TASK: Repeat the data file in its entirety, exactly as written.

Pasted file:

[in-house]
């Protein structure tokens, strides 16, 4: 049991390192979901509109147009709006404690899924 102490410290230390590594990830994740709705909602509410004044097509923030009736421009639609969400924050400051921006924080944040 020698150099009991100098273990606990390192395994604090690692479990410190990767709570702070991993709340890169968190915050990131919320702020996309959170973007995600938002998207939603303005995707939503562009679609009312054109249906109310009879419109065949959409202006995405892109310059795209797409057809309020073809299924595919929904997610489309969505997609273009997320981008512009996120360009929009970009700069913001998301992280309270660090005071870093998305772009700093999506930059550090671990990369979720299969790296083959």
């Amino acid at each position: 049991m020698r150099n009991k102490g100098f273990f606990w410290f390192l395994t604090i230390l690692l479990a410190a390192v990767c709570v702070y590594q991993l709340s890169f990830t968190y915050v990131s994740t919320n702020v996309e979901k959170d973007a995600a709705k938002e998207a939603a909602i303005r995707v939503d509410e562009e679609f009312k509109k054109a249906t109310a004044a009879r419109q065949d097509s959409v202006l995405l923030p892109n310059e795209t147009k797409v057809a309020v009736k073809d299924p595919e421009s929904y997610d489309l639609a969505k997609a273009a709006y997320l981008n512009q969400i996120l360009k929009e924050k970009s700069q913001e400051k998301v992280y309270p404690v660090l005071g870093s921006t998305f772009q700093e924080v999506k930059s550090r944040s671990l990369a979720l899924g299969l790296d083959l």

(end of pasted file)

[in-house]
């Protein structure tokens, strides 16, 4: 049991390192979901509109147009709006404690899924 102490410290230390590594990830994740709705909602509410004044097509923030009736421009639609969400924050400051921006924080944040 020698150099009991100098273990606990390192395994604090690692479990410190990767709570702070991993709340890169968190915050990131919320702020996309959170973007995600938002998207939603303005995707939503562009679609009312054109249906109310009879419109065949959409202006995405892109310059795209797409057809309020073809299924595919929904997610489309969505997609273009997320981008512009996120360009929009970009700069913001998301992280309270660090005071870093998305772009700093999506930059550090671990990369979720299969790296083959």
């Amino acid at each position: 049991m020698r150099n009991k102490g100098f273990f606990w410290f390192l395994t604090i230390l690692l479990a410190a390192v990767c709570v702070y590594q991993l709340s890169f990830t968190y915050v990131s994740t919320n702020v996309e979901k959170d973007a995600a709705k938002e998207a939603a909602i303005r995707v939503d509410e562009e679609f009312k509109k054109a249906t109310a004044a009879r419109q065949d097509s959409v202006l995405l923030p892109n310059e795209t147009k797409v057809a309020v009736k073809d299924p595919e421009s929904y997610d489309l639609a969505k997609a273009a709006y997320l981008n512009q969400i996120l360009k929009e924050k970009s700069q913001e400051k998301v992280y309270p404690v660090l005071g870093s921006t998305f772009q700093e924080v999506k930059s550090r944040s671990l990369a979720l899924g299969l790296d083959l």